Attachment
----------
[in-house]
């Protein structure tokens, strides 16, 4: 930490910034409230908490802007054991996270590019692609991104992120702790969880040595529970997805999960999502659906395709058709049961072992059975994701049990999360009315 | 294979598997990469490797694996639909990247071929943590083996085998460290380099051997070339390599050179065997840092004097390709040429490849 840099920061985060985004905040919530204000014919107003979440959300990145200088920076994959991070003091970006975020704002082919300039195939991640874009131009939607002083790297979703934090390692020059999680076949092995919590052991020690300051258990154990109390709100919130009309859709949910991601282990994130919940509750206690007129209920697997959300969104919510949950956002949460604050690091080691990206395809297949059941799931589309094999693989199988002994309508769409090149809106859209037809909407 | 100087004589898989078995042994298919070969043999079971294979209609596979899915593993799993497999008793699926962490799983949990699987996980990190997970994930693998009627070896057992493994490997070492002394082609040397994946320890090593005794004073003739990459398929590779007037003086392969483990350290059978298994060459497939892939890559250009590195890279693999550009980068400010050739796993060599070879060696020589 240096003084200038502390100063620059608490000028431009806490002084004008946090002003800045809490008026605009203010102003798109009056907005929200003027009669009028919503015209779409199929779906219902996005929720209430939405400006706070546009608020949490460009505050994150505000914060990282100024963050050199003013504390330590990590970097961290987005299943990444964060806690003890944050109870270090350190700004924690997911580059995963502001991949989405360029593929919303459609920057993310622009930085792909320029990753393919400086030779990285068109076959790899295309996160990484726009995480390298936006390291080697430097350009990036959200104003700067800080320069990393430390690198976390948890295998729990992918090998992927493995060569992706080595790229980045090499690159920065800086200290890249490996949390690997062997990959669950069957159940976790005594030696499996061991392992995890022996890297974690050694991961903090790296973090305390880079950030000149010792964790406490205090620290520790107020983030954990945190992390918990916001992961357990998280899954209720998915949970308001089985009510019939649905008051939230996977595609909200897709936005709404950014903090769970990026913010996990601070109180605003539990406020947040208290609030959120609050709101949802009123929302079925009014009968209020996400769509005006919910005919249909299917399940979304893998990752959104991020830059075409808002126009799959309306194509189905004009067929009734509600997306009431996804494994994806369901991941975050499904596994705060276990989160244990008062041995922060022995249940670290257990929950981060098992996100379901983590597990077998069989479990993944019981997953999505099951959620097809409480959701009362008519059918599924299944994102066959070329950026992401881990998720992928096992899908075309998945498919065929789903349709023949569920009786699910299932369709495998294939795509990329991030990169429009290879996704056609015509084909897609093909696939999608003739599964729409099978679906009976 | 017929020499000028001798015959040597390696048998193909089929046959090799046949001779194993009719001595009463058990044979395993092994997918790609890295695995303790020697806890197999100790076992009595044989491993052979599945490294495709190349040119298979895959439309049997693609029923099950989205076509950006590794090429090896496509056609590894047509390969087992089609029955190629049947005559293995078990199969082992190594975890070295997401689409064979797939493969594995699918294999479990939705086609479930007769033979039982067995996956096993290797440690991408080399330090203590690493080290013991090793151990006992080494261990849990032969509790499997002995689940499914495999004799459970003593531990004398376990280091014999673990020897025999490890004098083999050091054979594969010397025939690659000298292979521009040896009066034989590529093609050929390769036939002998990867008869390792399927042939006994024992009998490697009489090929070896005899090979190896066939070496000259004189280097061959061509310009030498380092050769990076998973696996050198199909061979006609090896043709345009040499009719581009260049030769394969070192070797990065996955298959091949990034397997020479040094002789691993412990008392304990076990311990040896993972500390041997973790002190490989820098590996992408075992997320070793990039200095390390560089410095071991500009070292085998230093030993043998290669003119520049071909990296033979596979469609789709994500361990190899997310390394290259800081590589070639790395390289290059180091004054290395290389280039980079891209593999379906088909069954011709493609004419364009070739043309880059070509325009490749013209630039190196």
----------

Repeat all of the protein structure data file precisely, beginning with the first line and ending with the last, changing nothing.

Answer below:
[in-house]
């Protein structure tokens, strides 16, 4: 930490910034409230908490802007054991996270590019692609991104992120702790969880040595529970997805999960999502659906395709058709049961072992059975994701049990999360009315 | 294979598997990469490797694996639909990247071929943590083996085998460290380099051997070339390599050179065997840092004097390709040429490849 840099920061985060985004905040919530204000014919107003979440959300990145200088920076994959991070003091970006975020704002082919300039195939991640874009131009939607002083790297979703934090390692020059999680076949092995919590052991020690300051258990154990109390709100919130009309859709949910991601282990994130919940509750206690007129209920697997959300969104919510949950956002949460604050690091080691990206395809297949059941799931589309094999693989199988002994309508769409090149809106859209037809909407 | 100087004589898989078995042994298919070969043999079971294979209609596979899915593993799993497999008793699926962490799983949990699987996980990190997970994930693998009627070896057992493994490997070492002394082609040397994946320890090593005794004073003739990459398929590779007037003086392969483990350290059978298994060459497939892939890559250009590195890279693999550009980068400010050739796993060599070879060696020589 240096003084200038502390100063620059608490000028431009806490002084004008946090002003800045809490008026605009203010102003798109009056907005929200003027009669009028919503015209779409199929779906219902996005929720209430939405400006706070546009608020949490460009505050994150505000914060990282100024963050050199003013504390330590990590970097961290987005299943990444964060806690003890944050109870270090350190700004924690997911580059995963502001991949989405360029593929919303459609920057993310622009930085792909320029990753393919400086030779990285068109076959790899295309996160990484726009995480390298936006390291080697430097350009990036959200104003700067800080320069990393430390690198976390948890295998729990992918090998992927493995060569992706080595790229980045090499690159920065800086200290890249490996949390690997062997990959669950069957159940976790005594030696499996061991392992995890022996890297974690050694991961903090790296973090305390880079950030000149010792964790406490205090620290520790107020983030954990945190992390918990916001992961357990998280899954209720998915949970308001089985009510019939649905008051939230996977595609909200897709936005709404950014903090769970990026913010996990601070109180605003539990406020947040208290609030959120609050709101949802009123929302079925009014009968209020996400769509005006919910005919249909299917399940979304893998990752959104991020830059075409808002126009799959309306194509189905004009067929009734509600997306009431996804494994994806369901991941975050499904596994705060276990989160244990008062041995922060022995249940670290257990929950981060098992996100379901983590597990077998069989479990993944019981997953999505099951959620097809409480959701009362008519059918599924299944994102066959070329950026992401881990998720992928096992899908075309998945498919065929789903349709023949569920009786699910299932369709495998294939795509990329991030990169429009290879996704056609015509084909897609093909696939999608003739599964729409099978679906009976 | 017929020499000028001798015959040597390696048998193909089929046959090799046949001779194993009719001595009463058990044979395993092994997918790609890295695995303790020697806890197999100790076992009595044989491993052979599945490294495709190349040119298979895959439309049997693609029923099950989205076509950006590794090429090896496509056609590894047509390969087992089609029955190629049947005559293995078990199969082992190594975890070295997401689409064979797939493969594995699918294999479990939705086609479930007769033979039982067995996956096993290797440690991408080399330090203590690493080290013991090793151990006992080494261990849990032969509790499997002995689940499914495999004799459970003593531990004398376990280091014999673990020897025999490890004098083999050091054979594969010397025939690659000298292979521009040896009066034989590529093609050929390769036939002998990867008869390792399927042939006994024992009998490697009489090929070896005899090979190896066939070496000259004189280097061959061509310009030498380092050769990076998973696996050198199909061979006609090896043709345009040499009719581009260049030769394969070192070797990065996955298959091949990034397997020479040094002789691993412990008392304990076990311990040896993972500390041997973790002190490989820098590996992408075992997320070793990039200095390390560089410095071991500009070292085998230093030993043998290669003119520049071909990296033979596979469609789709994500361990190899997310390394290259800081590589070639790395390289290059180091004054290395290389280039980079891209593999379906088909069954011709493609004419364009070739043309880059070509325009490749013209630039190196």